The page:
Last edited by Dewey; 11-17-2017 at 02:06 PM.

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    Who's up for a word problem?

    I've been trying to calculate the speed of the full throttle e-bike that passed me alongside the Pentagon Monday night. I guess it was Class 2, because the rider wasn't pedaling as he/she accelerated past me in the bridge construction zone, without warning (out of ignorance, I'm sure, not malice, but I digress). By the time I got almost to the guard booth near the 9/11 memorial, I could look up to the AF Memorial and see the e-bike (it's taillights) nearing the intersection of Columbia Pike and Southgate. Google Maps estimates that to be a little less than half a mile away. Since I was going about 12mph myself, how fast was the e-bike going to put that much distance between us? Hint: I have no idea

    I doubt the rider is on Strava (I'm not) but he/she would have passed the AF memorial about 6:50pm on Monday.

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    Quote Originally Posted by EasyRider View Post
    Who's up for a word problem?

    I've been trying to calculate the speed of the full throttle e-bike that passed me alongside the Pentagon Monday night. I guess it was Class 2, because the rider wasn't pedaling as he/she accelerated past me in the bridge construction zone, without warning (out of ignorance, I'm sure, not malice, but I digress). By the time I got almost to the guard booth near the 9/11 memorial, I could look up to the AF Memorial and see the e-bike (it's taillights) nearing the intersection of Columbia Pike and Southgate. Google Maps estimates that to be a little less than half a mile away. Since I was going about 12mph myself, how fast was the e-bike going to put that much distance between us? Hint: I have no idea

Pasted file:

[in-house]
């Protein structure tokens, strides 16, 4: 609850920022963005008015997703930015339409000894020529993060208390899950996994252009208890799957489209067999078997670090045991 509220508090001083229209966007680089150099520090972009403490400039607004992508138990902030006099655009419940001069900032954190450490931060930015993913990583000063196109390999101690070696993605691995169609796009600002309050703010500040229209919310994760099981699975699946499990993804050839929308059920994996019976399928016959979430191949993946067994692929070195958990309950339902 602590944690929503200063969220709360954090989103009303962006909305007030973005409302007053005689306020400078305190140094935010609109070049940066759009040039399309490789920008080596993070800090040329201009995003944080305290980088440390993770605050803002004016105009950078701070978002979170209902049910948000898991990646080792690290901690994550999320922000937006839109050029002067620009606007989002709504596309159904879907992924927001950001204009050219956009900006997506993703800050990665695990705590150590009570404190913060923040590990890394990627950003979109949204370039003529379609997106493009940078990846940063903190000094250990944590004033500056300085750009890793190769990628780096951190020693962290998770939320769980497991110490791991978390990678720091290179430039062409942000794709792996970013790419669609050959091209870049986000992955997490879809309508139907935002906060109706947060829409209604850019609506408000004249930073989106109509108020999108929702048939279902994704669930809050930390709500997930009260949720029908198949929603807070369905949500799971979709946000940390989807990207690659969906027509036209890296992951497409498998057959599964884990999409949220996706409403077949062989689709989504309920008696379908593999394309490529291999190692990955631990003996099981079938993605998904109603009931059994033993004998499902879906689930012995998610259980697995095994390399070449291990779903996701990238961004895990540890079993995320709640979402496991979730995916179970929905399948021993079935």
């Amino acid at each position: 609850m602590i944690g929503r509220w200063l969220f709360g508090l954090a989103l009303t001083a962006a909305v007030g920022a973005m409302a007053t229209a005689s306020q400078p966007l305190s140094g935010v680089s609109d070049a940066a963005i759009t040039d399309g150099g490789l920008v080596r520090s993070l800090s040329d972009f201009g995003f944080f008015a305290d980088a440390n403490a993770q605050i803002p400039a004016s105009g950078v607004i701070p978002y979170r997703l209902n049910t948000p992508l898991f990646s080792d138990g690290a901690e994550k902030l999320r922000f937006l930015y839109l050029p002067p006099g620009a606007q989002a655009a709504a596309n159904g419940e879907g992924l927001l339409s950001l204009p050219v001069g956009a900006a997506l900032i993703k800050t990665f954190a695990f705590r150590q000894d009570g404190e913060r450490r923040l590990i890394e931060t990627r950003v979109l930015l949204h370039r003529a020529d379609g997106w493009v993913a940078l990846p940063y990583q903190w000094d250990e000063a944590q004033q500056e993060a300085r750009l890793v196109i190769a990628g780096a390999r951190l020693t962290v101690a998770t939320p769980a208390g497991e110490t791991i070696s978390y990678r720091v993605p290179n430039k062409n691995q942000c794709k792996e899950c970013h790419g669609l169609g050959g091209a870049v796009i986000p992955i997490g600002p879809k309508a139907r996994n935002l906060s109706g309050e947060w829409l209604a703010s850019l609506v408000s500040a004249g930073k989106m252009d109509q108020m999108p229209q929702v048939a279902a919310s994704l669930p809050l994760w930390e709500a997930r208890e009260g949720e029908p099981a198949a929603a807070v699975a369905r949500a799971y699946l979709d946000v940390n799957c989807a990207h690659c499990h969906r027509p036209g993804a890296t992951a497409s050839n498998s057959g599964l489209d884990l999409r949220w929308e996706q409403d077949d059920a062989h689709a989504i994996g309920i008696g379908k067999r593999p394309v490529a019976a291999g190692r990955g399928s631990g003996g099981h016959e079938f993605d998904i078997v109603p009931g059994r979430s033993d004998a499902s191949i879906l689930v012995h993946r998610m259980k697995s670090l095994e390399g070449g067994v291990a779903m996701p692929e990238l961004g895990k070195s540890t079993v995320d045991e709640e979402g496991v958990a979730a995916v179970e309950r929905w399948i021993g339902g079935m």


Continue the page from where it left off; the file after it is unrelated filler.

I doubt the rider is on Strava (I'm not) but he/she would have passed the AF memorial about 6:50pm on Monday.
    In order to answer, I need one of two additional pieces of information: (1) how far did you travel (at 12 mph) between the pass and the final sighting, or (2) how much time elapsed between the pass and the final sighting?

  7. #925
    lordofthemark's Avatar
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    Quote Originally Posted by EasyRider View Post
    Who's up for a word problem?

    I've been trying to calculate the speed of the full throttle e-bike that passed me alongside the Pentagon Monday night. I guess it was Class 2, because the rider wasn't pedaling as he/she accelerated past me in the bridge construction zone, without warning (out of ignorance, I'm sure, not malice, but I digress). By the time I got almost to the guard booth near the 9/11 memorial, I could look up to the AF Memorial and see the e-bike (it's taillights) nearing the intersection of Columbia Pike and Southgate. Google Maps estimates that to be a little less than half a mile away. Since I was going about 12mph myself, how fast was the e-bike going to put that much distance between us? Hint: I have no idea